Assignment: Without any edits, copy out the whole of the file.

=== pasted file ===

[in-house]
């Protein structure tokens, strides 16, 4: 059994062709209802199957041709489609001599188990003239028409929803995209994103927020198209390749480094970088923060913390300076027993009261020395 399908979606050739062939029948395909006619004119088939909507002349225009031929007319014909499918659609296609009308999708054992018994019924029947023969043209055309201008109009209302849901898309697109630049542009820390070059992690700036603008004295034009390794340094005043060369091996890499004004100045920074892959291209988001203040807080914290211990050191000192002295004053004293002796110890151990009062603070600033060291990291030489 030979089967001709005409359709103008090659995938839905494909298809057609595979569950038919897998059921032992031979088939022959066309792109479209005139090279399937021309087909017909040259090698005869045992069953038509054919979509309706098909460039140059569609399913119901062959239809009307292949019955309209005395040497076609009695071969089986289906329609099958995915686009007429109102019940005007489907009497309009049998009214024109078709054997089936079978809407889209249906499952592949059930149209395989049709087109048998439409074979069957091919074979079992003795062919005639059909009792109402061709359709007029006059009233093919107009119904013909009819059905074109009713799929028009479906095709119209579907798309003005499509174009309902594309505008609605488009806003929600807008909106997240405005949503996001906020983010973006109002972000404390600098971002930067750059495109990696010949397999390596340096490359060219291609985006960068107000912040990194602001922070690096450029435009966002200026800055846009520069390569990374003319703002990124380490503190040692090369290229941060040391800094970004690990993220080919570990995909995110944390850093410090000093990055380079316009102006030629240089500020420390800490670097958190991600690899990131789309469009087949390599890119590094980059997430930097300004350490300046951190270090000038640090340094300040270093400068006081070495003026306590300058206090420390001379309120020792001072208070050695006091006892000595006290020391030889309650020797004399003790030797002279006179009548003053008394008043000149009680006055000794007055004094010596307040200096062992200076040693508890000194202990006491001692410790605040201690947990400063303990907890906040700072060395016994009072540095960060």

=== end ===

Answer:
[in-house]
């Protein structure tokens, strides 16, 4: 059994062709209802199957041709489609001599188990003239028409929803995209994103927020198209390749480094970088923060913390300076027993009261020395 399908979606050739062939029948395909006619004119088939909507002349225009031929007319014909499918659609296609009308999708054992018994019924029947023969043209055309201008109009209302849901898309697109630049542009820390070059992690700036603008004295034009390794340094005043060369091996890499004004100045920074892959291209988001203040807080914290211990050191000192002295004053004293002796110890151990009062603070600033060291990291030489 030979089967001709005409359709103008090659995938839905494909298809057609595979569950038919897998059921032992031979088939022959066309792109479209005139090279399937021309087909017909040259090698005869045992069953038509054919979509309706098909460039140059569609399913119901062959239809009307292949019955309209005395040497076609009695071969089986289906329609099958995915686009007429109102019940005007489907009497309009049998009214024109078709054997089936079978809407889209249906499952592949059930149209395989049709087109048998439409074979069957091919074979079992003795062919005639059909009792109402061709359709007029006059009233093919107009119904013909009819059905074109009713799929028009479906095709119209579907798309003005499509174009309902594309505008609605488009806003929600807008909106997240405005949503996001906020983010973006109002972000404390600098971002930067750059495109990696010949397999390596340096490359060219291609985006960068107000912040990194602001922070690096450029435009966002200026800055846009520069390569990374003319703002990124380490503190040692090369290229941060040391800094970004690990993220080919570990995909995110944390850093410090000093990055380079316009102006030629240089500020420390800490670097958190991600690899990131789309469009087949390599890119590094980059997430930097300004350490300046951190270090000038640090340094300040270093400068006081070495003026306590300058206090420390001379309120020792001072208070050695006091006892000595006290020391030889309650020797004399003790030797002279006179009548003053008394008043000149009680006055000794007055004094010596307040200096062992200076040693508890000194202990006491001692410790605040201690947990400063303990907890906040700072060395016994009072540095960060």